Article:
Blog Archives

Kitchen wall units

May 23, 2013

kitchen's wall units

Reach the heights:
Break away from the standard run of units and opt for an individual look. In pale ash with ebony inlay, this kitchen’s wall units are in varying heights set directly on to a worktop. Its curvy bow-fronted island unit is a characteristic touch from the makers, Mowlem & Co. The worktops are in granite.

Cognac cabinets

October 16, 2012

Putting a slant on this kitchen in a Chicago high-rise not only hid unsightly radiators but also gave a dynamic lift to the small-scale design. James W. Livingston, CKD, of Smartrooms, Inc., chose Wood-Mode’s “Brandywine” cabinets in a Cognac finish on cherry to establish the rich color theme, which is accented by black ceramic tiles and oven fronts. But what makes his design noteworthy is the trio of work areas he has created within the limited space. There is elbowroom on the limestone counters beside the refrigerator and the gas cooktop; there is also a self-contained baking area, its lowered granite surface topping a series of apothecary drawers. The flooring picks up the limestone look in a random arrangement of mixed-size ceramic tiles.

Kitchen design cabinets

September 25, 2012

The focus of this kitchen face-lift was the cabinets. Originally, the base units were blue and the upper cabinets were laminate with a wood look (see inset above). In redoing the kitchen, designer Cynthia Kasper of Redding, Connecticut, had the base cabinets spray-painted white and replaced the upper doors with new ones—white with glass panels—sized to fit the frames. New hardware completed the look. The appliances were mostly unchanged.
Space for Two $9,550.00

Cognac Cherry cabinet

September 9, 2012

In remodeling the kitchen of a 100-year-old farmhouse for the Vassar Showhouse in Chester County, Pennsylvania, designer Jan Petersen chose Wood-Mode “Lancaster” maple cabinets stained to re-create the ambience of a Tuscan villa. The same cabinet style used on the island was darkened with a Cognac Cherry stain and made furniture like with the addition of “farmhouse legs.” The floor is 12- by 12-inch Italian tile with an inset made of the same tumbled marble that appears on the backsplash. Sash windows replace the jalousie unit from a previous renovation.

Stock cabinets

August 30, 2012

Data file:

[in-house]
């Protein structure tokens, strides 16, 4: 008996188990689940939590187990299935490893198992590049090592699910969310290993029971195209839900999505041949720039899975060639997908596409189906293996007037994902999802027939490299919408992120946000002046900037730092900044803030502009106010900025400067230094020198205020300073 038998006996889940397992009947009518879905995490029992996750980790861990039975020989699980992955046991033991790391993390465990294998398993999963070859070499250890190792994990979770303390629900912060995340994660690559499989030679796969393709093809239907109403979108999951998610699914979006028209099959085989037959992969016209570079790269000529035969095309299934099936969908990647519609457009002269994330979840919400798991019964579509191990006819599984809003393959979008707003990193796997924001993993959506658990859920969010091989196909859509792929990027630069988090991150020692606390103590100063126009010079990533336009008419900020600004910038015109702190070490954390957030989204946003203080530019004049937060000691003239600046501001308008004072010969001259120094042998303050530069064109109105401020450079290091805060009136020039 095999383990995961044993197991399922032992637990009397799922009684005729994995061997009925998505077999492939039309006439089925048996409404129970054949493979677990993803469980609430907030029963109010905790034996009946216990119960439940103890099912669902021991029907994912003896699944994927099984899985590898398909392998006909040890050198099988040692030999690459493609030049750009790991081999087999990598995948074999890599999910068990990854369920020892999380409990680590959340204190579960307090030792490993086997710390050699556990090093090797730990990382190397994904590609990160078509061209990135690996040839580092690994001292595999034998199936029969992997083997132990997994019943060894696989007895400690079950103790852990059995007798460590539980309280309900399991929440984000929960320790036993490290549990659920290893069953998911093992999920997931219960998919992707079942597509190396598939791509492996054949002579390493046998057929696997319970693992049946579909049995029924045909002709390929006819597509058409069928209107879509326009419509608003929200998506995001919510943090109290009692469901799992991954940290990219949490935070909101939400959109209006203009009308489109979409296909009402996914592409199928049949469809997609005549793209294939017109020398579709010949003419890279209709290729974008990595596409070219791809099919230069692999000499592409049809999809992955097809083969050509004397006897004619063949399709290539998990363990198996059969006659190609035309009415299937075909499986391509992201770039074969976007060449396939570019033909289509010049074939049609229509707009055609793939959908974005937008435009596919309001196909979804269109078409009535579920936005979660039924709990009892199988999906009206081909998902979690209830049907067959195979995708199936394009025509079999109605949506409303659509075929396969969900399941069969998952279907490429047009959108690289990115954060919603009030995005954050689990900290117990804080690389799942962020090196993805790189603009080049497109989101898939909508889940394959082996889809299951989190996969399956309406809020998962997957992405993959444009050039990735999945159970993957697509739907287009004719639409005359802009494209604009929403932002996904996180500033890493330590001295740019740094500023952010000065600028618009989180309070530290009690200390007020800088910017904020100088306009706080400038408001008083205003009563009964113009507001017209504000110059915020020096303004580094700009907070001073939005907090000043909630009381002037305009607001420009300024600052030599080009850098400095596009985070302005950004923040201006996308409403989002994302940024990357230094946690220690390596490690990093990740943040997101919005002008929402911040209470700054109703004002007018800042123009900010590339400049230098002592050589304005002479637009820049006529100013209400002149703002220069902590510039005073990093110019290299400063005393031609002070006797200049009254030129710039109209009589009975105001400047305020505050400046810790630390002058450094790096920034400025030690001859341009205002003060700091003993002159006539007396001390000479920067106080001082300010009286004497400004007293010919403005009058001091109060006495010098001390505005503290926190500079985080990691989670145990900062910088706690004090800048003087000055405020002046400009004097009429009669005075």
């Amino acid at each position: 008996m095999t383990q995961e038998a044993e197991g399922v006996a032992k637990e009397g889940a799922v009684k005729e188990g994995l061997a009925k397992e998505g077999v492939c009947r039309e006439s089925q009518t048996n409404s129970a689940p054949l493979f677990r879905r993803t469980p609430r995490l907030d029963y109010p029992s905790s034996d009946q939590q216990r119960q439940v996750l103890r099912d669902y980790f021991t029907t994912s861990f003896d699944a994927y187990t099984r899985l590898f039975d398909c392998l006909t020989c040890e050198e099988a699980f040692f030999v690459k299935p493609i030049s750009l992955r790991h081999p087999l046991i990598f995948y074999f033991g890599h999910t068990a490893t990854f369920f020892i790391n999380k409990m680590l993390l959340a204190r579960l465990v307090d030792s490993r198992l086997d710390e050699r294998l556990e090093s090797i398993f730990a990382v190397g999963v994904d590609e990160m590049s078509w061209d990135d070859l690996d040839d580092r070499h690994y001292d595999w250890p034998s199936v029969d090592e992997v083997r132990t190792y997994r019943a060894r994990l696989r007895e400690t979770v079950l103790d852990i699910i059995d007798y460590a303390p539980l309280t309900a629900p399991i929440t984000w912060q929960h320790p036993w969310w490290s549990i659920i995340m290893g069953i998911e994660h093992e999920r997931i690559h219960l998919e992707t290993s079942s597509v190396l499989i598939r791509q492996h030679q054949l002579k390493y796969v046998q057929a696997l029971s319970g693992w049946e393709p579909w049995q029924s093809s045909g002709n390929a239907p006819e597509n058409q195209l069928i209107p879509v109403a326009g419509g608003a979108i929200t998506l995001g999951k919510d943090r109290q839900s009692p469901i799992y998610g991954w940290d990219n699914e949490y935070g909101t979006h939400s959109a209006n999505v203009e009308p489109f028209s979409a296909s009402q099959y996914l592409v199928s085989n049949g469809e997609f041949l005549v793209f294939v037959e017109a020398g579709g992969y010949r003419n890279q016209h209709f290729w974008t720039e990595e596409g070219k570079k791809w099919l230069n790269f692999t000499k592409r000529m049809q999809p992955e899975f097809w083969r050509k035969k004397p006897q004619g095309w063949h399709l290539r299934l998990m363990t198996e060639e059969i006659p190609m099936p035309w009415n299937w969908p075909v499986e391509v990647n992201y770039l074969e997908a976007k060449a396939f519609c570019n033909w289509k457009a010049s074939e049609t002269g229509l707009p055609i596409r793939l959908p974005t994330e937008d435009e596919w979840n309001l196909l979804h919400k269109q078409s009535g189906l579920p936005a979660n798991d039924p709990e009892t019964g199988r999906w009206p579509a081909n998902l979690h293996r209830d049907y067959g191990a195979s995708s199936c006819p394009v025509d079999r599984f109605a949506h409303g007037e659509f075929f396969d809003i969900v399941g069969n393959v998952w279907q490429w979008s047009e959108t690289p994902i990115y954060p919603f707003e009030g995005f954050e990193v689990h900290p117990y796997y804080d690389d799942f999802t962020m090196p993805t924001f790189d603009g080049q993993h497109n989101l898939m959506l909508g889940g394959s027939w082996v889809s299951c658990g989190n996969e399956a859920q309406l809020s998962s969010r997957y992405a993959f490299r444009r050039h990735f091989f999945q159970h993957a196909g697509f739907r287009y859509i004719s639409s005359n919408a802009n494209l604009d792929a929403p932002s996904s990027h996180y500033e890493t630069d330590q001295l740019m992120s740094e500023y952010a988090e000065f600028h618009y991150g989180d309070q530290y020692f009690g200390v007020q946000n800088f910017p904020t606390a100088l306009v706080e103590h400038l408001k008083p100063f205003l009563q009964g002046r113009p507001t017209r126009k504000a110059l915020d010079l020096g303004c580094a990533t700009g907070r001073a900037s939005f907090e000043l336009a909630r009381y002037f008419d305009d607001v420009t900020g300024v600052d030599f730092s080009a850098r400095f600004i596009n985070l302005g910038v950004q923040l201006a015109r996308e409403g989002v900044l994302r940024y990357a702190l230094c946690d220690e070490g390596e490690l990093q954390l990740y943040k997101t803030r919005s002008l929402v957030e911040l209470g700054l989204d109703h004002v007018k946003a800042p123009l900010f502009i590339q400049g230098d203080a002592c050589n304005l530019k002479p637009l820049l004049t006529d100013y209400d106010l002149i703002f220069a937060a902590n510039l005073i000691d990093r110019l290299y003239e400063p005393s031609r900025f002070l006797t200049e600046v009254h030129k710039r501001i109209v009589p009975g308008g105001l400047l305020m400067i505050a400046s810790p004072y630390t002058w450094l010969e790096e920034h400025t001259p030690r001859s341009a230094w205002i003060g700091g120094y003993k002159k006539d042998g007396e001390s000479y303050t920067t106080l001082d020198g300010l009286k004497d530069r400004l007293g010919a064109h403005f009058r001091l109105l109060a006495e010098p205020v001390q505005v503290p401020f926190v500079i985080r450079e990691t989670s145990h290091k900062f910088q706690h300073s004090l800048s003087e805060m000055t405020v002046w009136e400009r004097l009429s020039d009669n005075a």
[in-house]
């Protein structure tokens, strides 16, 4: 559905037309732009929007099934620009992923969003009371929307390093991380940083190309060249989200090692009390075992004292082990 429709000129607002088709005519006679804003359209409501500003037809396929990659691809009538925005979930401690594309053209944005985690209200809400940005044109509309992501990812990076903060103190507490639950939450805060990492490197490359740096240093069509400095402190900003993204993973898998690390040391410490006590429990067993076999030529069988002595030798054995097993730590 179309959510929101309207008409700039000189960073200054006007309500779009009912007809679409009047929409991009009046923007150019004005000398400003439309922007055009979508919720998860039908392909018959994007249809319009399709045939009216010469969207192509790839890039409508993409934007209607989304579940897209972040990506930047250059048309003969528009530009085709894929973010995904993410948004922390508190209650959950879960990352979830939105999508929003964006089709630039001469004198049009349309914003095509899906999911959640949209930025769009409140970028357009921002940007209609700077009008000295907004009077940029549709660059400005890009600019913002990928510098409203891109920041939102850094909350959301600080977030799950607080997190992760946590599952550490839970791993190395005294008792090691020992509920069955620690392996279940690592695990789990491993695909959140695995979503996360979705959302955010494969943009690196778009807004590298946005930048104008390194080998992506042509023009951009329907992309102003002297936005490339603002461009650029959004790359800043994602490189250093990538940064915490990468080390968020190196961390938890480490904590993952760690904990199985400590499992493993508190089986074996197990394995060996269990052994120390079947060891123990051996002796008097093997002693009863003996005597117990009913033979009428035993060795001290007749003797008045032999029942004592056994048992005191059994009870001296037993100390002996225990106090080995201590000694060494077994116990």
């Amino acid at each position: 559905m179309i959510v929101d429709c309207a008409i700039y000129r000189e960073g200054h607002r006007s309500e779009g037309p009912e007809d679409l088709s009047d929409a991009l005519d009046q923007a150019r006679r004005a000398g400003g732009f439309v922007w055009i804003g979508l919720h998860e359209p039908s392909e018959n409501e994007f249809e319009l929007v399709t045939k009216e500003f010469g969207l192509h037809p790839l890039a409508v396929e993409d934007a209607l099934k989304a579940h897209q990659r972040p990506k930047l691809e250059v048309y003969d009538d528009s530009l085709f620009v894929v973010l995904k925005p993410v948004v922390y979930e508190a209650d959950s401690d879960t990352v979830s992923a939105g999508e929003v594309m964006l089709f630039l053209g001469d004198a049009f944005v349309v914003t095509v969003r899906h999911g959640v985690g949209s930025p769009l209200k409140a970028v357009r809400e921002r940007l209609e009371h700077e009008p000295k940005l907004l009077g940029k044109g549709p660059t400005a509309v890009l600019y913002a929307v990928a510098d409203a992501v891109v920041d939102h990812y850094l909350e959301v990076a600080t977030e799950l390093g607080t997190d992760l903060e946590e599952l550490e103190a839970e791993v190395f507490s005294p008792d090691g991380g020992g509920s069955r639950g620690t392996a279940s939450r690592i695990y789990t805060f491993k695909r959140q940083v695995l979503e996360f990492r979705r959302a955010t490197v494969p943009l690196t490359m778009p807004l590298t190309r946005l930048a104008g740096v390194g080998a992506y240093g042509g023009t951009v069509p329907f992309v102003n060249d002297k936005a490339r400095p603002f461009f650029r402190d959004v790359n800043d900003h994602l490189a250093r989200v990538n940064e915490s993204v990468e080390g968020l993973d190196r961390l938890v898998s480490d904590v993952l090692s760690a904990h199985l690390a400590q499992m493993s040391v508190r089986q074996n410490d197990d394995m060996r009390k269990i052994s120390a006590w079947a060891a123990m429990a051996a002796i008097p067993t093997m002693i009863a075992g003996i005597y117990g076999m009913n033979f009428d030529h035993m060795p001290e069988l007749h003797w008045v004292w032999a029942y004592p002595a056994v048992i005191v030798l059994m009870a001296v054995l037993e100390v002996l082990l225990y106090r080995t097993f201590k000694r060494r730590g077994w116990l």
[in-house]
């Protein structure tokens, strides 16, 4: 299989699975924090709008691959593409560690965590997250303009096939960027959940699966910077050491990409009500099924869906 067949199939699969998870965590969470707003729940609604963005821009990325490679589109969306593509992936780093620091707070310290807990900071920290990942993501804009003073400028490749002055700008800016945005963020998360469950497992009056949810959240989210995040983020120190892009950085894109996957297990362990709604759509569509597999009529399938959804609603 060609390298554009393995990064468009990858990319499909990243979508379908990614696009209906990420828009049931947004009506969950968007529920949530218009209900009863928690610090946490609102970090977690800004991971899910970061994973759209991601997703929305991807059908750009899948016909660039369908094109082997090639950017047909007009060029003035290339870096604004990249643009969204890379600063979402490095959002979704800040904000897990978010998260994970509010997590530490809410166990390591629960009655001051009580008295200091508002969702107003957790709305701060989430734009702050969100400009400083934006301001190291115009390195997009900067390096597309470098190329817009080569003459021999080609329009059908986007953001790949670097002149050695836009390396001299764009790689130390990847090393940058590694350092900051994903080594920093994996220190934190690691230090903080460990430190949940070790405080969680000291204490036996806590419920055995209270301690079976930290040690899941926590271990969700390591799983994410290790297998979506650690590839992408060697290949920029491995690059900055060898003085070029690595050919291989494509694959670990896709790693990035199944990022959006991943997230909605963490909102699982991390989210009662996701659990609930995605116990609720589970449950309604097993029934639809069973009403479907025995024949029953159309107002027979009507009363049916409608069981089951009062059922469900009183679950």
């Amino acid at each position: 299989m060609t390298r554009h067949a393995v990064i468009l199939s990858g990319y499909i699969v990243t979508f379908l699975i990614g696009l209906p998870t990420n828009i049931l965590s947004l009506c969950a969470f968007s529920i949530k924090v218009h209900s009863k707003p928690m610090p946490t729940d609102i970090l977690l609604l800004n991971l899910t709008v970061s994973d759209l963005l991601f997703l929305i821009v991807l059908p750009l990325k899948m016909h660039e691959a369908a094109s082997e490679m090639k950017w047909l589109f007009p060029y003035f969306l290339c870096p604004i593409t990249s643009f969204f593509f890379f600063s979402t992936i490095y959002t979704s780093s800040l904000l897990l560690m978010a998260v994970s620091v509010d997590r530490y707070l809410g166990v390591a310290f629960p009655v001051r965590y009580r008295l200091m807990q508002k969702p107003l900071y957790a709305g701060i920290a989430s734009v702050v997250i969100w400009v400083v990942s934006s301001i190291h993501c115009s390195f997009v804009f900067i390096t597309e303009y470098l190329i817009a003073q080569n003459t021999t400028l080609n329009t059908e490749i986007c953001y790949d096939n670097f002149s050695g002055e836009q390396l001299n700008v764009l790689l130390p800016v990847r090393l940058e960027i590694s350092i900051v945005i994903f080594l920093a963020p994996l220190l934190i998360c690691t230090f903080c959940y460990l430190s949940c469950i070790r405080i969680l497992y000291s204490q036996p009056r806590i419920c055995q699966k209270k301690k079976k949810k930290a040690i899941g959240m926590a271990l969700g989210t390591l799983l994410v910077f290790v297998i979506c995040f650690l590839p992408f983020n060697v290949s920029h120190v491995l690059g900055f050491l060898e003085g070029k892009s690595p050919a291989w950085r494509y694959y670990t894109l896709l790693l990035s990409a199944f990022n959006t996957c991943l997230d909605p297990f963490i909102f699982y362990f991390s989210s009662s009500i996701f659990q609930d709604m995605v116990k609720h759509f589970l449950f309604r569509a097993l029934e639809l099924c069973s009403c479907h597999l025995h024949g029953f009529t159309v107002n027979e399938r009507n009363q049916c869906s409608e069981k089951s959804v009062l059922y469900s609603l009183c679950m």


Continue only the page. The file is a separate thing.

For a relatively affordable way to add personal flair to stock cabinets, consider trimming the upper, lower or coun-tertop edges of the cabinet with a single strip of molding. If you have some flexibility in your budget, you may want to select more detailed moldings, such as crown, rope, dentil or plate rail, or combine a number of these to create a unique look for your kitchen.

Kitchen cabinets

August 28, 2012


Many manufacturers offer simple stock cabinets with bevel-edged doors and drawers, which makes knobs and pulls unnecessary and eliminates additional cost.
The most basic cabinets will generally feature adjustable hinges, with more expensive lines offering fully concealed, self-closing hinges as standard. Because concealed hinges cannot be seen when the cabinet is closed, you’re not tied to matching them in your knob and pull selections, and so will have more decorative choices.

Wood cabinets

August 27, 2012


According to Edwards, cabinets in all price ranges should have sturdy construction and solid hardwood frames. Expect shelves to be at least Vi inch thick and adjustable. Interiors and exteriors should have an easy-care finish, and the cabinets should come with at least a one-year warranty.
Shelf thicknesses on higher-end stock cabinets can run from % inch to % inch thick. Upgraded options you might consider include solid wood drawers and plywood sides with a matching wood veneer finish.
Look for cabinets with smooth-running drawer glides for easy operation. Higher-end cabinets will feature under-mount glides that reduce dust collection and provide more drawer space.
It may be worth the added expense to choose one or even two specialty cabinets, such as a lazy Susan or an angled cabinet that can provide added convenience and a better use of space.
Accessories will also increase costs, but with budget permitting, you can have some fun here. Items to consider are cookbook racks, bread boxes, message centers, spice shelves and recycling centers, to name just a few.

Raised-panel doors

August 26, 2012

For a smaller budget, you can choose among simple, basic door styles in laminates and veneers.
“The more detailed the style, the more expensive the cabinet will be,” says Edwards. Indeed, while you might appreciate raised-panel doors for their classic beauty, be prepared for a higher price tag. As a less costly alternative, you may want to consider recessed-panel traditional door styles.

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